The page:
Arctic-bound submarine slips out of San Diego
Without fanfare, the fast-attack submarine Helena has slipped silently out of port in San Diego, bound for a classified mission described by the Navy as "testing of submarine operability and war-fighting capability" in the Arctic Ocean.
The Helena, stationed at the Point Loma sub base, will be part of Ice Exercise 2009, the Navy said. The exercise will be supported by the Applied Physics Laboratory Ice Station being built by the University of Washington on the ice north of Prudhoe Bay, Alaska.
The submarine Annapolis, based in Norfolk, Va., will also be part of the exercise. Technicians will monitor the ability of the submarines to communicate while submerged deep in the frigid waters.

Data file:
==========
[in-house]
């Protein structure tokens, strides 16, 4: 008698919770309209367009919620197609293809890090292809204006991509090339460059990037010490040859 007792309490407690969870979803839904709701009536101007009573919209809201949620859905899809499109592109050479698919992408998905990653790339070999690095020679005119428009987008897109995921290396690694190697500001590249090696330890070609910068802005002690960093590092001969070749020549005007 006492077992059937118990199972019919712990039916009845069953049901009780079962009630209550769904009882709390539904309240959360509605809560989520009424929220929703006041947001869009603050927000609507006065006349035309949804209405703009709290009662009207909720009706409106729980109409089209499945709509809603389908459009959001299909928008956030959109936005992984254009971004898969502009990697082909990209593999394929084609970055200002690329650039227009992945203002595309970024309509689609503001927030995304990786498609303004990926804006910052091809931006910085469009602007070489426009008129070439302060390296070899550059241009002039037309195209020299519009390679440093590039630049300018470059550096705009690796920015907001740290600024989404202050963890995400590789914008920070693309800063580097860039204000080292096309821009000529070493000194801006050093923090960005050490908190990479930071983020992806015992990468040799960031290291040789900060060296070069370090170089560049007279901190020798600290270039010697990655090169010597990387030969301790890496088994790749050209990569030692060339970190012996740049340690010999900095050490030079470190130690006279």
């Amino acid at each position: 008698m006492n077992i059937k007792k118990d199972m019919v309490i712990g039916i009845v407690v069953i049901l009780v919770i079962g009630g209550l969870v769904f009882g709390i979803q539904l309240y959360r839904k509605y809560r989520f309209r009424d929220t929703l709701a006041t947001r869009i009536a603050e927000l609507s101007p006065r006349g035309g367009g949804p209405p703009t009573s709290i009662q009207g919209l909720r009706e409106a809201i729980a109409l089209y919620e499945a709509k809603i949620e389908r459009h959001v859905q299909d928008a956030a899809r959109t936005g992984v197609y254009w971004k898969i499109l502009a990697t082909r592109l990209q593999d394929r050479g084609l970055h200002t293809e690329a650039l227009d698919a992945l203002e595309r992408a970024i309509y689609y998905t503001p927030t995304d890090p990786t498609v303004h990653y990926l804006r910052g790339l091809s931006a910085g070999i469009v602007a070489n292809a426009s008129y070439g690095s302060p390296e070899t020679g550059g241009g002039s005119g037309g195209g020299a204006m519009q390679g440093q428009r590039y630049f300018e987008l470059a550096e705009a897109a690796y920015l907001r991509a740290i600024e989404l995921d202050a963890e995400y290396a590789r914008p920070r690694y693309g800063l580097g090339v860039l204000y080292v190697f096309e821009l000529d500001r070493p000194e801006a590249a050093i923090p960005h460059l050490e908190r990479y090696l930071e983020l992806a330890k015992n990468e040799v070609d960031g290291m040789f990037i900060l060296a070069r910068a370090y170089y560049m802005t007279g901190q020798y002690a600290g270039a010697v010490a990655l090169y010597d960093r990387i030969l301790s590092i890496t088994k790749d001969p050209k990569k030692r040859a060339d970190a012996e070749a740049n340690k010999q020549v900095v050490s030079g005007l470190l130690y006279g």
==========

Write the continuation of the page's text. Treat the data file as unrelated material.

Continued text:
Since the Nautilus became the first submarine to reach the North Pole in 1958, the Navy has regularly sent submarines to the Arctic for training and scientific missions. The Navy's Arctic Submarine Laboratory is at Point Loma.
Among other things, submarines routinely use the Arctic Ocean as a way to transit between the Atlantic and Pacific oceans, rather than the Panama Canal.
-- Tony Perry